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Arigato in a 7-Eleven

Editor’s note: This article by Teresa Shimogawa, a Minister’s Assistant at the Orange County Buddhist Church, first appeared in the EVERYDAY BUDDHIST blog at everydaybuddhist.org and is being reprinted with the permission of Teresa Shimogawa.


 

This past summer, I took my kids to Japan for vacation. We had a great time, loving everything from temples to Disney Sea curry popcorn, the Ghibli Museum, cat cafes, claw machines, catching a baseball game in Fukuoka, and many visits to Shinto shrines to buy good luck charms. 


Yet perhaps the most memorable parts of my trip didn’t require reservations nor did they come with a price tag. 


One aspect about Japanese culture that impressed me (again) on my second visit to the country was the way they say thank you. It is unlike anything you experience in the United States, where public manners often seem like a pleasant surprise when interacting with strangers. But in Japan, I found myself drawn to the intentionality and tradition of how they thank one another.


Arigato gozaimasu.


The expression of gratitude accompanies a bow that is not too fast, not too slow — something that feels deliberate, kind, respectful, and steeped in history. 


From the slouchy country where I come from, watching the straightness in their backs, the degree of the bow, and the consistency of their enthusiasm displayed from even a 7-Eleven worker, impressed me beyond all expectations. 


I left each interaction feeling like the person was genuinely happy about the moment we just shared, even if it was me paying them for a pack of Pokemon cards in a convenience store as my kids roamed the aisles begging for more candy like the loud Americans that they are.   


Rev. Taitetsu Unno explained in his book, “Bits of Rubble Turn Into Gold,” that “arigato” is based “on the Buddhist worldview that any happening is the product of countless causes and conditions … beyond our comprehension or imagination.” 


He goes on to talk about the humility that we experience when we don’t fully understand the scope of the blessings we experience. He quotes Shinran:


Such persons are like those who, imbued with incense,

Bear its fragrance on their bodies.

They may be called

Those adorned with the fragrance of light.”


Perhaps that is what I sensed in Japanese culture: the fragrance of gratitude emanating from their beings. It is something I recognized in my Japanese father-in-law when he was still alive; a settled peacefulness within him and a thankfulness for his simple existence, something that was so natural to him that he didn’t even try to show it, he merely lived it.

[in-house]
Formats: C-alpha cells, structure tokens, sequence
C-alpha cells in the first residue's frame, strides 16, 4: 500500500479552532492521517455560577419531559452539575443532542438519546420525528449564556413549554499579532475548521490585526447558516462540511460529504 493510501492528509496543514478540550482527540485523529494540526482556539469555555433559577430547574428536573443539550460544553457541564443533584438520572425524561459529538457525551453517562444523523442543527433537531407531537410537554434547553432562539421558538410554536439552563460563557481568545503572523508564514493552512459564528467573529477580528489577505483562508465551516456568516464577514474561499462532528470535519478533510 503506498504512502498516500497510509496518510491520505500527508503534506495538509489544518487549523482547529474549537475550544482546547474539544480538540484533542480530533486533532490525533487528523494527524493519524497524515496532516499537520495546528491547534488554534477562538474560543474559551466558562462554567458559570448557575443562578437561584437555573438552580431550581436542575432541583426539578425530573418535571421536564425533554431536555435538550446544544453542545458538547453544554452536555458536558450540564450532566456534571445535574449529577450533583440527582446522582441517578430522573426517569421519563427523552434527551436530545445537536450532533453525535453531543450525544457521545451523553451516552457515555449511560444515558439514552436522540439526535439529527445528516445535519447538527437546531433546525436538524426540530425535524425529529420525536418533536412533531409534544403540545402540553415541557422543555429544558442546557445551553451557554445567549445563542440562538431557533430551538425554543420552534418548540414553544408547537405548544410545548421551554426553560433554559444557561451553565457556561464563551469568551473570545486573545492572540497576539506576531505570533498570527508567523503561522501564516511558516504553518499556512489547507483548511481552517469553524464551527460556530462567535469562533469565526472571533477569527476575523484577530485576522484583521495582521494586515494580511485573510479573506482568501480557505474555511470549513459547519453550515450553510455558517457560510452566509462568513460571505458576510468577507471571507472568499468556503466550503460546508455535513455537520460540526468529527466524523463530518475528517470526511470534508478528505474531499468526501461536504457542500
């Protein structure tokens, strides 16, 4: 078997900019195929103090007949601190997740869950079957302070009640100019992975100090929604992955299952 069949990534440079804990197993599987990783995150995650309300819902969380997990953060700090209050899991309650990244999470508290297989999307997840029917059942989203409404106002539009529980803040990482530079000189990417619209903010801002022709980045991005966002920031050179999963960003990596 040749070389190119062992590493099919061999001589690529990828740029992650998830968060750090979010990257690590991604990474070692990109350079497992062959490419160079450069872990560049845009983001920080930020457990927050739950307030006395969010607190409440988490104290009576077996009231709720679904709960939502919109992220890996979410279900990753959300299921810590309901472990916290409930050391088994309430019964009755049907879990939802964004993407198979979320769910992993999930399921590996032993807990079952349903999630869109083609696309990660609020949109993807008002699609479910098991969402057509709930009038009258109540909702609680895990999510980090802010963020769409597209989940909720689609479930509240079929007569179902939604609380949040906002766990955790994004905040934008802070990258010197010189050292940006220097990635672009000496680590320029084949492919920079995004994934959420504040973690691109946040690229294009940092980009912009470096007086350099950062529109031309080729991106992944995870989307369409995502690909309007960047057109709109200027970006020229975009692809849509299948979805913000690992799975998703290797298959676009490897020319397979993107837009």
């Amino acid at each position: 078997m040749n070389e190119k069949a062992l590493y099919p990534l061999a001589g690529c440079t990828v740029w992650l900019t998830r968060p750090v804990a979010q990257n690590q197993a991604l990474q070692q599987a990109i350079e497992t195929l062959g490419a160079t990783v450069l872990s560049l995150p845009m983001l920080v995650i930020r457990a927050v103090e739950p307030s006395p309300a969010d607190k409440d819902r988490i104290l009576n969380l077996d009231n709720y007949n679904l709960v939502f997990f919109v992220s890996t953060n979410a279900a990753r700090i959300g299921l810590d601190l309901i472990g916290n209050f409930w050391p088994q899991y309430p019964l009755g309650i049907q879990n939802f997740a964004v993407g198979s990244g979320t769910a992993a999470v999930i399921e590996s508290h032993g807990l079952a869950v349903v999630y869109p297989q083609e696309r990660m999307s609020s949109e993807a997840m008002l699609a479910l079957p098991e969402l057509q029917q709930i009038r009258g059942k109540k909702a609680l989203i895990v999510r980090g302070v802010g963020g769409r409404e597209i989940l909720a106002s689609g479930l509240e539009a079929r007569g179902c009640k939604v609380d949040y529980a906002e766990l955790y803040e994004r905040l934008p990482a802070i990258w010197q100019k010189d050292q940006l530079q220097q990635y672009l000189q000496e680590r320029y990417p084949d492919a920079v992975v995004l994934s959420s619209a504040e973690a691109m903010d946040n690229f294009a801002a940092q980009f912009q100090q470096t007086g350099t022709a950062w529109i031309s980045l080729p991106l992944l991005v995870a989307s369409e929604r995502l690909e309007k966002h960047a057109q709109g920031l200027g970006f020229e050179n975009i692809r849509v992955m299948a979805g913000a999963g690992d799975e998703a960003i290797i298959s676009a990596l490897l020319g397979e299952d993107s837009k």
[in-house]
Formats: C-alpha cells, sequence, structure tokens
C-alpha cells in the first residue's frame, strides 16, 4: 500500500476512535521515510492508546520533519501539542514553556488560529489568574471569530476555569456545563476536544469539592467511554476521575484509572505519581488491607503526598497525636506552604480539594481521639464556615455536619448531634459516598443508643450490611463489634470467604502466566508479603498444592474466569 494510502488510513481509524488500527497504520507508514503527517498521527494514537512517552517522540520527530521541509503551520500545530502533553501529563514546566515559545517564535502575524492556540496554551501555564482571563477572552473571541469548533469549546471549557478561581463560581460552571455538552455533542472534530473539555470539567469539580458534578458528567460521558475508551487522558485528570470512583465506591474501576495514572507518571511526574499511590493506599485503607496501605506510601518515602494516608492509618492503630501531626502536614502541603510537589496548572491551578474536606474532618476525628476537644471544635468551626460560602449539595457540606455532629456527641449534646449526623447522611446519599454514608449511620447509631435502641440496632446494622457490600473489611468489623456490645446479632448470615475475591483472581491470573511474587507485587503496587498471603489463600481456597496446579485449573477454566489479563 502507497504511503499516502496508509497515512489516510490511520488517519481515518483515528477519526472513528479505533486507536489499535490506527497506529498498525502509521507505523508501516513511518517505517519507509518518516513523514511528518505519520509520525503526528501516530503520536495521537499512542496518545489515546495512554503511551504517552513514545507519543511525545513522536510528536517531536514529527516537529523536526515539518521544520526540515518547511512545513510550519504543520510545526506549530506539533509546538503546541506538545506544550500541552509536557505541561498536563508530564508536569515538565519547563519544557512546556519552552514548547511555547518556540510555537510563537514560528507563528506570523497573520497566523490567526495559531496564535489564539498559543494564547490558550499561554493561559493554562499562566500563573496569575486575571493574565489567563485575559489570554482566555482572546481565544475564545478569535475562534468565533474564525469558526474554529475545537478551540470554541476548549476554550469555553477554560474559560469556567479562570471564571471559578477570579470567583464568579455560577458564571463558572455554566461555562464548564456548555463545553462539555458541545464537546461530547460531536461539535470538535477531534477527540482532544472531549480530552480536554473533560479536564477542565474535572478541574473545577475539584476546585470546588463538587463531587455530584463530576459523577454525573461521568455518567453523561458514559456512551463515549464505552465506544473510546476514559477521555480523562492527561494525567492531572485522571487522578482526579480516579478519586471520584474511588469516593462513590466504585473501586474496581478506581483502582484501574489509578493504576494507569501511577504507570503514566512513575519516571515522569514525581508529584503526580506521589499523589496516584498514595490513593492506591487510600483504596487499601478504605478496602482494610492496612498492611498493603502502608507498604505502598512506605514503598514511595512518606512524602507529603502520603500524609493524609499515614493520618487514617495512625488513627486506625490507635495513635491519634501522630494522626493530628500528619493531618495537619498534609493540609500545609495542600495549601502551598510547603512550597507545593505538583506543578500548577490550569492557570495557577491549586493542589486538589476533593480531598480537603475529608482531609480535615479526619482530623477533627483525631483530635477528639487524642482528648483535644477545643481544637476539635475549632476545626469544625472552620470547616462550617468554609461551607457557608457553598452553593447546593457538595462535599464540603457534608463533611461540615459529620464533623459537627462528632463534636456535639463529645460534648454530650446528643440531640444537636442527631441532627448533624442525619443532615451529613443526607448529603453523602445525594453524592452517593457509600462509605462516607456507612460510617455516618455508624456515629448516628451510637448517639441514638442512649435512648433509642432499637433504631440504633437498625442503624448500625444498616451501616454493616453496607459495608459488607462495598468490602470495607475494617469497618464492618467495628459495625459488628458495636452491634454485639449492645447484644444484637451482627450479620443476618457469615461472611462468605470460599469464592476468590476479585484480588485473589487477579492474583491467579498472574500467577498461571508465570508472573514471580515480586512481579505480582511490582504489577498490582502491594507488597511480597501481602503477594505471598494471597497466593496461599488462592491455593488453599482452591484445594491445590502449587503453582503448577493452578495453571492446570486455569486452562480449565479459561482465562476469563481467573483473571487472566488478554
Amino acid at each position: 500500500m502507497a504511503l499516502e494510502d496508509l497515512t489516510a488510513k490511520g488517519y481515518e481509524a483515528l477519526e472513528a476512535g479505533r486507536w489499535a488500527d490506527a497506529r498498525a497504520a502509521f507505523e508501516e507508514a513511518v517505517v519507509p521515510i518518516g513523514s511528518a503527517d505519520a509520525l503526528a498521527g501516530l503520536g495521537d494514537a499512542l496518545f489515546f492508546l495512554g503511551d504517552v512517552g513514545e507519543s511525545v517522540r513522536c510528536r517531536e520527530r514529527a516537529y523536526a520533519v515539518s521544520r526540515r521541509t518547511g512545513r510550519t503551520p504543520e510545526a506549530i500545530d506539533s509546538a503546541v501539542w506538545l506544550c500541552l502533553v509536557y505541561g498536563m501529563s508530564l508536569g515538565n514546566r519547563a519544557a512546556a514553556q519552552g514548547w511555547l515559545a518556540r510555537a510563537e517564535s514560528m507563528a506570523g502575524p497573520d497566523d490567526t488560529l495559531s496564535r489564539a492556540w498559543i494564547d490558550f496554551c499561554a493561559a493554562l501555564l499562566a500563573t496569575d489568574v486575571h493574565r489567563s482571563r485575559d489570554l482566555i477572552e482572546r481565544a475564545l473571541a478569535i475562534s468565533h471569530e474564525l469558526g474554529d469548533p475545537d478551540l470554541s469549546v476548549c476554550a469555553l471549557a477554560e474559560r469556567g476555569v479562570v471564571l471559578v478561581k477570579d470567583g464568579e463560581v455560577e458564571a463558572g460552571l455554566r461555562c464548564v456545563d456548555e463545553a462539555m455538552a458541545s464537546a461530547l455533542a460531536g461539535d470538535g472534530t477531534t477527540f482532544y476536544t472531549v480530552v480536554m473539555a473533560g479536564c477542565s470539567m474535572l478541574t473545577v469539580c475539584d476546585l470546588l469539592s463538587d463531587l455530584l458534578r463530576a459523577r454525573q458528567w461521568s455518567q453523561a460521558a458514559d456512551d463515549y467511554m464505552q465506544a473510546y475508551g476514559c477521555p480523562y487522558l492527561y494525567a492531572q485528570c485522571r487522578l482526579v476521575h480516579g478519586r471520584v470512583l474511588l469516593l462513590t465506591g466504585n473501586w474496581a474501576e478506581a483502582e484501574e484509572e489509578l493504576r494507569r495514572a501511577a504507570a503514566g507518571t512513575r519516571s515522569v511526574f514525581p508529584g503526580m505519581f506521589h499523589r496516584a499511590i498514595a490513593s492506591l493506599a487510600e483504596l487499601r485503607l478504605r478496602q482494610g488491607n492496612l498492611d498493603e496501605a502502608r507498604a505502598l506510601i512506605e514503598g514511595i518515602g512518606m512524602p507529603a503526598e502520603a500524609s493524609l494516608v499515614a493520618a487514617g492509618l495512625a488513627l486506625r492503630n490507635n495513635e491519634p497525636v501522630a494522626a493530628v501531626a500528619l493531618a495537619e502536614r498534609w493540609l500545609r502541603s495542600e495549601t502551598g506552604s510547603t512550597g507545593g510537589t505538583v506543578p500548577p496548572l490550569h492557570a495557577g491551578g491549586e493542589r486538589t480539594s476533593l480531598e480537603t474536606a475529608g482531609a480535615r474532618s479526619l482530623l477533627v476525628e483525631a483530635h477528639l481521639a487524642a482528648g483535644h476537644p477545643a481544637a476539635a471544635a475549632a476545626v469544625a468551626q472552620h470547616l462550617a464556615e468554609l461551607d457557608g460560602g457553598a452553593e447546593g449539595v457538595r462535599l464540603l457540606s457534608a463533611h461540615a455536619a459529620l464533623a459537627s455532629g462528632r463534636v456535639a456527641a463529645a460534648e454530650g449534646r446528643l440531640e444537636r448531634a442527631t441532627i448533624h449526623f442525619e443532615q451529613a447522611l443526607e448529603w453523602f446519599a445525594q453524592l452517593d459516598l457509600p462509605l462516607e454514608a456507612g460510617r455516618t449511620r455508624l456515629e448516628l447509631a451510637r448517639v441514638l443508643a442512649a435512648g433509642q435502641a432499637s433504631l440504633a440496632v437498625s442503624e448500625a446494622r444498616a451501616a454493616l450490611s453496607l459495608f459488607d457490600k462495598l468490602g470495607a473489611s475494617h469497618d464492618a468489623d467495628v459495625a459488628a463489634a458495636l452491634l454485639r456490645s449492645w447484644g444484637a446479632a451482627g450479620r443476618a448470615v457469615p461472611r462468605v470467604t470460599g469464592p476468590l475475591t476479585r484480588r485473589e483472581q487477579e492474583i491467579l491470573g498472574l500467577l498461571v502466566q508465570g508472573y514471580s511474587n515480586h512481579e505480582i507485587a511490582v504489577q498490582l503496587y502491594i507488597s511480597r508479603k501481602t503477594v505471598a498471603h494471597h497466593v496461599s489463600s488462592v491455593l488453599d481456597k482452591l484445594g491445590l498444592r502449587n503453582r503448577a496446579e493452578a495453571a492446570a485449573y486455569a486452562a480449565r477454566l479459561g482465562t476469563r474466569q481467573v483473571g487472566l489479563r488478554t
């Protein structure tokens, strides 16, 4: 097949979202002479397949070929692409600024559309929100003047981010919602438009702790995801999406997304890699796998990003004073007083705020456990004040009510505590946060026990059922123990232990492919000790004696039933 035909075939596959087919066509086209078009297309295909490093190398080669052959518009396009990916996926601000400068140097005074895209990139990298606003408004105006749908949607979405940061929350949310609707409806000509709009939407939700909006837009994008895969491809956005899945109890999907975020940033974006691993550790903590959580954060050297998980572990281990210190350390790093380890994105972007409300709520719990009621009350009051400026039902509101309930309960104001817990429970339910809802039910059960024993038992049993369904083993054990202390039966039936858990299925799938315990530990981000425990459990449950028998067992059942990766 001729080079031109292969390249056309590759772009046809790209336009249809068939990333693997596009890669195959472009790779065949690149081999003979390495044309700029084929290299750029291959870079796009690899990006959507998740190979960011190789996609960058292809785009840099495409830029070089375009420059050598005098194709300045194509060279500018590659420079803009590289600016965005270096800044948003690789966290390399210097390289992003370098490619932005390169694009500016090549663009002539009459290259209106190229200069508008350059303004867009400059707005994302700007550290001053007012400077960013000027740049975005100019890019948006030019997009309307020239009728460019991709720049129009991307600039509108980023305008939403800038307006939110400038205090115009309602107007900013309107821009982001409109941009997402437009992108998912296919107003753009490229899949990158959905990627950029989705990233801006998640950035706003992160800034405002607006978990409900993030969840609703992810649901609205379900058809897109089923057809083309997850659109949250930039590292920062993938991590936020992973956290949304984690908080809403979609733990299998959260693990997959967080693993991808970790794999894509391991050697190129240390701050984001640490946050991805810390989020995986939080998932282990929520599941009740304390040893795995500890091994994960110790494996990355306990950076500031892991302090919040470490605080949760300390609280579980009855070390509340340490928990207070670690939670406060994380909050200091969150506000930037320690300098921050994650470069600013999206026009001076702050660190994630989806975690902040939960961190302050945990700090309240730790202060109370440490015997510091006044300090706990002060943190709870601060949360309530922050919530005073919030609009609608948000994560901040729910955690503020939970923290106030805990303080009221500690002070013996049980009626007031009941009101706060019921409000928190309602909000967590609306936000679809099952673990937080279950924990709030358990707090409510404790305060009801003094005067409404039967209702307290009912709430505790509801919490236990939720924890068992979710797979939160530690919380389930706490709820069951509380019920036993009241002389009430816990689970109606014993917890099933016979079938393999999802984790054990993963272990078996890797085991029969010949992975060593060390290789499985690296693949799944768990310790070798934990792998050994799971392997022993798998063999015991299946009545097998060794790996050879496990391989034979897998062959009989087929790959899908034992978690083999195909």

It stands out to me as a person raised in American culture, where gratitude has never been the focus. I’ve grown up in this place where they tell you if you work hard, you’ll succeed, and that it’s because of your efforts of pulling yourself up by your bootstraps. 


The United States is an individualistic society with almost no recognition of interconnectedness. But I know that I’m not here solely because of my own merits. There have been innumerable experiences with other people and places and conditions that have made me who I am, for which I am deeply grateful.


For someone like me who didn’t grow up as a Buddhist, gratitude has been something I’ve had to work at. My mind would often go straight to the reasons why gratitude was silly, like how can I be grateful that I’m sick? Or how can I be grateful that my husband died? Why would I be grateful that the air conditioner just broke? 


Rev. Dr. Kenji Akahoshi spoke about the benefits of a Shin Buddhist life in his March 2023 BCA talk, and he said, “Shin Buddhism is about appreciating what I have to balance the desire for what I don’t have.” 


This was a powerful way of explaining gratitude to me. Gratitude is strategic thinking. If I sit here wallowing in my agony of loss, I may have good reasons to be sad, but the act of wallowing won’t accomplish anything. It won’t restore life to factory settings. It won’t contribute to any progress. 


But gratitude will, and it’s not just Buddhists who believe so. Science has backed up the benefits of gratitude for quite some time. 

Gratitude has physical and mental benefits, such as decreasing depression and anxiety, increasing happiness and life satisfaction, strengthening relationships, sleeping better, and lowering blood pressure. 


The New York Times recently published an article written by Christina Caron entitled “Gratitude Really Is Good for You. Here’s What the Science Shows.” In it, Caron writes that gratitude arises from acknowledging “you have goodness in your life and that other people — or higher powers, if you believe in them — have helped you achieve that goodness.”


Here, I thought about Namo Amida Butsu. Rev. Unno describes it as being aware of our self-centered ego and “being touched by the light of the boundless compassion that is Amida Buddha. This light not only illuminates our darkness, it transforms it, so that we try to be compassionate with a sense of humility and gratitude, mindful of our karmic limitations.” 


Thus, when we recite the Nembutsu, we are grounding ourselves in a practice of gratitude, a life of humility, and ultimately opening the doors of possibility for ourselves and those who we share this world with. It is a way that we can make a difference from within every single day.



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